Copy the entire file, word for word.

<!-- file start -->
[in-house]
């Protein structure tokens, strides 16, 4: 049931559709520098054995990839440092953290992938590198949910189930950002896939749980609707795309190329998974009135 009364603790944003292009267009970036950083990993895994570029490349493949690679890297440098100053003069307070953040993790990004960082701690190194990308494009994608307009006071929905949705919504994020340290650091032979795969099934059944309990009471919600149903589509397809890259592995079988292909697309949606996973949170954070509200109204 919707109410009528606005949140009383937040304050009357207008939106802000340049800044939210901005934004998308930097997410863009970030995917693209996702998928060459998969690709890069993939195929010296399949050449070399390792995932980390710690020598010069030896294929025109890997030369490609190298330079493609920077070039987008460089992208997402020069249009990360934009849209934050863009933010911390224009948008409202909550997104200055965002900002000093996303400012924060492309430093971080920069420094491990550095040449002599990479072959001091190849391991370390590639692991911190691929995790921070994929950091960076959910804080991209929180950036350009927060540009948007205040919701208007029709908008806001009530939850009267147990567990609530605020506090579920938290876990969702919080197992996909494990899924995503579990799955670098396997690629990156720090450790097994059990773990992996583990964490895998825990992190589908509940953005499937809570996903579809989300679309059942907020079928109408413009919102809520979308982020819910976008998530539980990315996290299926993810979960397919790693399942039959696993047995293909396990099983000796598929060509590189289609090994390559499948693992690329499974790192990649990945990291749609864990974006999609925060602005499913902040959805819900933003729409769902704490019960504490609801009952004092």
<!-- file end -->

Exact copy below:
[in-house]
């Protein structure tokens, strides 16, 4: 049931559709520098054995990839440092953290992938590198949910189930950002896939749980609707795309190329998974009135 009364603790944003292009267009970036950083990993895994570029490349493949690679890297440098100053003069307070953040993790990004960082701690190194990308494009994608307009006071929905949705919504994020340290650091032979795969099934059944309990009471919600149903589509397809890259592995079988292909697309949606996973949170954070509200109204 919707109410009528606005949140009383937040304050009357207008939106802000340049800044939210901005934004998308930097997410863009970030995917693209996702998928060459998969690709890069993939195929010296399949050449070399390792995932980390710690020598010069030896294929025109890997030369490609190298330079493609920077070039987008460089992208997402020069249009990360934009849209934050863009933010911390224009948008409202909550997104200055965002900002000093996303400012924060492309430093971080920069420094491990550095040449002599990479072959001091190849391991370390590639692991911190691929995790921070994929950091960076959910804080991209929180950036350009927060540009948007205040919701208007029709908008806001009530939850009267147990567990609530605020506090579920938290876990969702919080197992996909494990899924995503579990799955670098396997690629990156720090450790097994059990773990992996583990964490895998825990992190589908509940953005499937809570996903579809989300679309059942907020079928109408413009919102809520979308982020819910976008998530539980990315996290299926993810979960397919790693399942039959696993047995293909396990099983000796598929060509590189289609090994390559499948693992690329499974790192990649990945990291749609864990974006999609925060602005499913902040959805819900933003729409769902704490019960504490609801009952004092």